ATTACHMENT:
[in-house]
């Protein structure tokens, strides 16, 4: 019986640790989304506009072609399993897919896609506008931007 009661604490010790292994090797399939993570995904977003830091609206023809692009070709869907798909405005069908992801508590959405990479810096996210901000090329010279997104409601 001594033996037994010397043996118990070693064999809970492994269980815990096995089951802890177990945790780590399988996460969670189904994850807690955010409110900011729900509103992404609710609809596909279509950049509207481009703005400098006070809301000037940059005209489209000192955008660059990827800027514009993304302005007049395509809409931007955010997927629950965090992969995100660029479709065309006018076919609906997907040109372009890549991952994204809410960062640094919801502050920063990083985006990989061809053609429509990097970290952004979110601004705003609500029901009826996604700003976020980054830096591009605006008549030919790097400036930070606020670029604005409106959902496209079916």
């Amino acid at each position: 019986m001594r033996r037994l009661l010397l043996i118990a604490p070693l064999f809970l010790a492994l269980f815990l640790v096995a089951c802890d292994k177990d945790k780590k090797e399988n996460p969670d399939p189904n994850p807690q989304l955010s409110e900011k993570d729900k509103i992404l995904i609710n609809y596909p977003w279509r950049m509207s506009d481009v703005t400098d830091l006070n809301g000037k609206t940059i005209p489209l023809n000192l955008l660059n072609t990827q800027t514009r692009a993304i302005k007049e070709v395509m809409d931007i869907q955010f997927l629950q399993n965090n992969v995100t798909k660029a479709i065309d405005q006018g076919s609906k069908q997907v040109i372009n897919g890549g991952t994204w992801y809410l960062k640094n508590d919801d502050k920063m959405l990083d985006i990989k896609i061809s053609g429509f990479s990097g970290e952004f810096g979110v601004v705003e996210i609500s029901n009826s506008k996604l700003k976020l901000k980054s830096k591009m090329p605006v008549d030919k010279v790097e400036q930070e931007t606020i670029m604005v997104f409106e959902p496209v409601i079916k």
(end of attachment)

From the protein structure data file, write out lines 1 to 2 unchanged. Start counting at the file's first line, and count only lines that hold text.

[in-house]
């Protein structure tokens, strides 16, 4: 019986640790989304506009072609399993897919896609506008931007 009661604490010790292994090797399939993570995904977003830091609206023809692009070709869907798909405005069908992801508590959405990479810096996210901000090329010279997104409601 001594033996037994010397043996118990070693064999809970492994269980815990096995089951802890177990945790780590399988996460969670189904994850807690955010409110900011729900509103992404609710609809596909279509950049509207481009703005400098006070809301000037940059005209489209000192955008660059990827800027514009993304302005007049395509809409931007955010997927629950965090992969995100660029479709065309006018076919609906997907040109372009890549991952994204809410960062640094919801502050920063990083985006990989061809053609429509990097970290952004979110601004705003609500029901009826996604700003976020980054830096591009605006008549030919790097400036930070606020670029604005409106959902496209079916």